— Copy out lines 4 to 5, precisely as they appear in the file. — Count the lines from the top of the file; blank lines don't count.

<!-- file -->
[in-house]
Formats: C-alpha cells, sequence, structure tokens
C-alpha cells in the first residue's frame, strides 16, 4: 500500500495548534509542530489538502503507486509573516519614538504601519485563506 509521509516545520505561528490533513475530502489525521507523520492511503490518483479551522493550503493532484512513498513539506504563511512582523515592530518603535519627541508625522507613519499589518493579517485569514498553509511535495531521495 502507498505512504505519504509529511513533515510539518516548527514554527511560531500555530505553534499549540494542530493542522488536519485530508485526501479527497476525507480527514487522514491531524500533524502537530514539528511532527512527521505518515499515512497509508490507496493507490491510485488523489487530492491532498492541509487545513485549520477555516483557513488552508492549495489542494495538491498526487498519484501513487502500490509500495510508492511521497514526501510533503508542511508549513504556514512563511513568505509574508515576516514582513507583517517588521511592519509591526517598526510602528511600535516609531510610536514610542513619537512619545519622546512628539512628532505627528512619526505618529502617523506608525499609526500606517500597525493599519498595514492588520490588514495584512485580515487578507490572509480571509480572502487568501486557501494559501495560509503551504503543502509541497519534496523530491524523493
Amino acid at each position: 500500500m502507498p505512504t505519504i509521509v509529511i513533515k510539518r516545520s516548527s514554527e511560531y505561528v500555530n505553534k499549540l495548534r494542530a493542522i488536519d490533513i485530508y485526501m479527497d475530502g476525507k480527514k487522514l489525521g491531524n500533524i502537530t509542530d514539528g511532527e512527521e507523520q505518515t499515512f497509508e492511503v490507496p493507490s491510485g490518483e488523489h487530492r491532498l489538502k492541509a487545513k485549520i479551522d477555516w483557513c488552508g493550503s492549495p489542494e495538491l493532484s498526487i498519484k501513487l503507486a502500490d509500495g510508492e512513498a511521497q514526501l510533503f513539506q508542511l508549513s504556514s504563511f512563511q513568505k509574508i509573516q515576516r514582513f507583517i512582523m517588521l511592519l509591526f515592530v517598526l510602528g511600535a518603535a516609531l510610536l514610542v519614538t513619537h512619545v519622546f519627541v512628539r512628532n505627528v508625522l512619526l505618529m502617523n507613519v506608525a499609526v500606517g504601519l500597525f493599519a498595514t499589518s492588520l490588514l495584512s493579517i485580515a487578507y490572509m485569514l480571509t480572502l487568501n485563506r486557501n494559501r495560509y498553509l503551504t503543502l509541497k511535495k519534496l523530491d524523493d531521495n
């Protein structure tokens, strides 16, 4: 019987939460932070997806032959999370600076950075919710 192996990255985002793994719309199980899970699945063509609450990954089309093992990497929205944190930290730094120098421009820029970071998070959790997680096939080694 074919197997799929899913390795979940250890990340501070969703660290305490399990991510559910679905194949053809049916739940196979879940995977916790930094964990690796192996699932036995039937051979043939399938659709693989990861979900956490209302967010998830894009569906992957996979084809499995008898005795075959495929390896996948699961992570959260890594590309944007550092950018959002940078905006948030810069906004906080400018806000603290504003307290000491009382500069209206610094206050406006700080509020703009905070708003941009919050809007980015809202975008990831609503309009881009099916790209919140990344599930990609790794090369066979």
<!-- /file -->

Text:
Amino acid at each position: 500500500m502507498p505512504t505519504i509521509v509529511i513533515k510539518r516545520s516548527s514554527e511560531y505561528v500555530n505553534k499549540l495548534r494542530a493542522i488536519d490533513i485530508y485526501m479527497d475530502g476525507k480527514k487522514l489525521g491531524n500533524i502537530t509542530d514539528g511532527e512527521e507523520q505518515t499515512f497509508e492511503v490507496p493507490s491510485g490518483e488523489h487530492r491532498l489538502k492541509a487545513k485549520i479551522d477555516w483557513c488552508g493550503s492549495p489542494e495538491l493532484s498526487i498519484k501513487l503507486a502500490d509500495g510508492e512513498a511521497q514526501l510533503f513539506q508542511l508549513s504556514s504563511f512563511q513568505k509574508i509573516q515576516r514582513f507583517i512582523m517588521l511592519l509591526f515592530v517598526l510602528g511600535a518603535a516609531l510610536l514610542v519614538t513619537h512619545v519622546f519627541v512628539r512628532n505627528v508625522l512619526l505618529m502617523n507613519v506608525a499609526v500606517g504601519l500597525f493599519a498595514t499589518s492588520l490588514l495584512s493579517i485580515a487578507y490572509m485569514l480571509t480572502l487568501n485563506r486557501n494559501r495560509y498553509l503551504t503543502l509541497k511535495k519534496l523530491d524523493d531521495n
């Protein structure tokens, strides 16, 4: 019987939460932070997806032959999370600076950075919710 192996990255985002793994719309199980899970699945063509609450990954089309093992990497929205944190930290730094120098421009820029970071998070959790997680096939080694 074919197997799929899913390795979940250890990340501070969703660290305490399990991510559910679905194949053809049916739940196979879940995977916790930094964990690796192996699932036995039937051979043939399938659709693989990861979900956490209302967010998830894009569906992957996979084809499995008898005795075959495929390896996948699961992570959260890594590309944007550092950018959002940078905006948030810069906004906080400018806000603290504003307290000491009382500069209206610094206050406006700080509020703009905070708003941009919050809007980015809202975008990831609503309009881009099916790209919140990344599930990609790794090369066979």